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12.5 Configuring a Dial-In Shell Server

A dial-in server lets you connect to a system via a modem and phone line, and obtain a shell prompt, from which you can issue commands and view output. Using a dial-in server is a great deal like using Telnet or a secure shell server, except that your connection to the server is via a phone line. The mgetty package provides a simple-to-use dial-in server.

12.5.1 Configuration

To configure mgetty to answer incoming modem calls, use your favorite text editor to find the following lines in the file /etc/inittab:

# Example how to put a getty on a modem line
#T3:23:respawn:/sbin/mgetty -x0 -s 57600 ttyS3

Then, modify the last line by deleting the hash mark (#) and changing ttyS3 to modem:

T3:23:respawn:/sbin/mgetty -x0 -s 57600 modem

Notice that the revised line invokes mgetty, not getty. The final argument specified on the added line assumes that your modem is configured as /dev/modem. If your modem is configured as a different device, you must adjust the added line accordingly. The Chapter 11, Getting Connected to the Internet described the use of modemtool to configure your modem; if you followed its instructions, /dev/modem refers to your modem.

To cause your configuration change to take effect, you must reboot your system. Alternatively, you can cause the init process to re-examine the inittab file. To do so, issue the following command:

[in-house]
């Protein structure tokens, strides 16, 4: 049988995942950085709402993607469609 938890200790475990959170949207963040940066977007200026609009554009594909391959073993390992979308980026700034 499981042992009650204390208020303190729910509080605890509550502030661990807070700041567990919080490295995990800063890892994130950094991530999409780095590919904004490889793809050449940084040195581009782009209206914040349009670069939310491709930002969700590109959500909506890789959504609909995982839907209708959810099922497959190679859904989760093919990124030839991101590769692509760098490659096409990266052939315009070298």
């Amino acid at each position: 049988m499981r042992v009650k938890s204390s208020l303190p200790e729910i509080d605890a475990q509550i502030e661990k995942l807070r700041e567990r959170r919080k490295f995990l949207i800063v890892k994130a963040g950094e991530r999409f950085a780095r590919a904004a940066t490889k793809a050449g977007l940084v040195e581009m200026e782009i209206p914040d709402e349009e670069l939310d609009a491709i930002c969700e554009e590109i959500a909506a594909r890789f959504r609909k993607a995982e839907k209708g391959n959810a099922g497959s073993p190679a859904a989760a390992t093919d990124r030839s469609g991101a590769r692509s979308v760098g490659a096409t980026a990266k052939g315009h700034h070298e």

/sbin/telinit q

The mgetty process should begin monitoring your modem, awaiting an incoming call.

12.5.2 Using the Dial-In Server

To use the dial-in server, launch a program such as Microsoft Windows' Hyperterminal and place a call to the phone line to which your Linux system's modem is connected. Your Linux system should answer the call and provide you with a login prompt. Respond with your userid and password and you should receive a shell prompt, at which you can enter commands and view their output.

If you have only a single phone line, you'll be unable to place a call to your Linux system. You'll have to call from some other location.

Previous: 12.4 Configuring a Secure Shell Server Learning Debian GNU/Linux Next: 13. Conquering the BASH Shell
12.4 Configuring a Secure Shell Server Book Index 13. Conquering the BASH Shell

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